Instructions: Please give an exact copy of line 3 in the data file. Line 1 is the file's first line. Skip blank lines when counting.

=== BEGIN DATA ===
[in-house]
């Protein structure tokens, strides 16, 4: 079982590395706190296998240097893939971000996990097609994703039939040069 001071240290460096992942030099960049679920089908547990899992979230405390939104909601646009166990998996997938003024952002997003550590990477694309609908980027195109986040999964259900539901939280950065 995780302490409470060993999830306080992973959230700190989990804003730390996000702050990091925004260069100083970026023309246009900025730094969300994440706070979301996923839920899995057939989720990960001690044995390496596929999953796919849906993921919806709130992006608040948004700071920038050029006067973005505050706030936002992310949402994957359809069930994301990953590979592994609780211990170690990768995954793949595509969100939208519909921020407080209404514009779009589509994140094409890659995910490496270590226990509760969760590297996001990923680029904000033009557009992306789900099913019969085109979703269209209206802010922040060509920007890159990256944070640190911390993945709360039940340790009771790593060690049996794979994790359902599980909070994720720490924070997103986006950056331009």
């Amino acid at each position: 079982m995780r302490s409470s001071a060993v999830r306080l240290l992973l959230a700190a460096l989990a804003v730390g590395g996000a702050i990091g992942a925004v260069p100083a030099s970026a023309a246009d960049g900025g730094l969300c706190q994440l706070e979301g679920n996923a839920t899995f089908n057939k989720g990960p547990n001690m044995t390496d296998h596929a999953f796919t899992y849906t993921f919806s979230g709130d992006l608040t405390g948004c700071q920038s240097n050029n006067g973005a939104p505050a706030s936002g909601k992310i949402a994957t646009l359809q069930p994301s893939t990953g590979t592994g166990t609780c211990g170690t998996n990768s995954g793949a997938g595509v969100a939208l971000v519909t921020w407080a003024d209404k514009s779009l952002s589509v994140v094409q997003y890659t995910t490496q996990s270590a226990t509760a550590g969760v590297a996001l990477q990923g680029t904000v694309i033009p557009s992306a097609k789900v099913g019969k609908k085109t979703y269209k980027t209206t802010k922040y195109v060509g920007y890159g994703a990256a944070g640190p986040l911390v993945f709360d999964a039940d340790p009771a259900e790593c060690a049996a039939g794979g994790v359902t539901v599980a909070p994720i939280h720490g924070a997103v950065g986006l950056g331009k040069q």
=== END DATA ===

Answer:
């Amino acid at each position: 079982m995780r302490s409470s001071a060993v999830r306080l240290l992973l959230a700190a460096l989990a804003v730390g590395g996000a702050i990091g992942a925004v260069p100083a030099s970026a023309a246009d960049g900025g730094l969300c706190q994440l706070e979301g679920n996923a839920t899995f089908n057939k989720g990960p547990n001690m044995t390496d296998h596929a999953f796919t899992y849906t993921f919806s979230g709130d992006l608040t405390g948004c700071q920038s240097n050029n006067g973005a939104p505050a706030s936002g909601k992310i949402a994957t646009l359809q069930p994301s893939t990953g590979t592994g166990t609780c211990g170690t998996n990768s995954g793949a997938g595509v969100a939208l971000v519909t921020w407080a003024d209404k514009s779009l952002s589509v994140v094409q997003y890659t995910t490496q996990s270590a226990t509760a550590g969760v590297a996001l990477q990923g680029t904000v694309i033009p557009s992306a097609k789900v099913g019969k609908k085109t979703y269209k980027t209206t802010k922040y195109v060509g920007y890159g994703a990256a944070g640190p986040l911390v993945f709360d999964a039940d340790p009771a259900e790593c060690a049996a039939g794979g994790v359902t539901v599980a909070p994720i939280h720490g924070a997103v950065g986006l950056g331009k040069q």